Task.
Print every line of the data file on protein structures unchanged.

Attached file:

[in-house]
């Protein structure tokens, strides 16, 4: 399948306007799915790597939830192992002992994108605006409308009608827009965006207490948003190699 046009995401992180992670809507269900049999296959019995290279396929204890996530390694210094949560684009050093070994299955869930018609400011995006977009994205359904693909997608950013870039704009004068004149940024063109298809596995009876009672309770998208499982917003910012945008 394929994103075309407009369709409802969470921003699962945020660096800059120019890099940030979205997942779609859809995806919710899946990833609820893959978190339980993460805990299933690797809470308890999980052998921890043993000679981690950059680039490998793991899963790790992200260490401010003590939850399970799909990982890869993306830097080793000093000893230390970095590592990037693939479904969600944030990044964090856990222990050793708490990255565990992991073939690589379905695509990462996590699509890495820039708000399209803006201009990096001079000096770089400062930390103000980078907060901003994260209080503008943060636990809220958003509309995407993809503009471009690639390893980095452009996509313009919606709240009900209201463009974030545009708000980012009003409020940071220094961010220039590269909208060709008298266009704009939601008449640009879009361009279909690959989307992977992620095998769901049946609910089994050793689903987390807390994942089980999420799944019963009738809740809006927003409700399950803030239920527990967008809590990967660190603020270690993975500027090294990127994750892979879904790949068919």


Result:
[in-house]
């Protein structure tokens, strides 16, 4: 399948306007799915790597939830192992002992994108605006409308009608827009965006207490948003190699 046009995401992180992670809507269900049999296959019995290279396929204890996530390694210094949560684009050093070994299955869930018609400011995006977009994205359904693909997608950013870039704009004068004149940024063109298809596995009876009672309770998208499982917003910012945008 394929994103075309407009369709409802969470921003699962945020660096800059120019890099940030979205997942779609859809995806919710899946990833609820893959978190339980993460805990299933690797809470308890999980052998921890043993000679981690950059680039490998793991899963790790992200260490401010003590939850399970799909990982890869993306830097080793000093000893230390970095590592990037693939479904969600944030990044964090856990222990050793708490990255565990992991073939690589379905695509990462996590699509890495820039708000399209803006201009990096001079000096770089400062930390103000980078907060901003994260209080503008943060636990809220958003509309995407993809503009471009690639390893980095452009996509313009919606709240009900209201463009974030545009708000980012009003409020940071220094961010220039590269909208060709008298266009704009939601008449640009879009361009279909690959989307992977992620095998769901049946609910089994050793689903987390807390994942089980999420799944019963009738809740809006927003409700399950803030239920527990967008809590990967660190603020270690993975500027090294990127994750892979879904790949068919």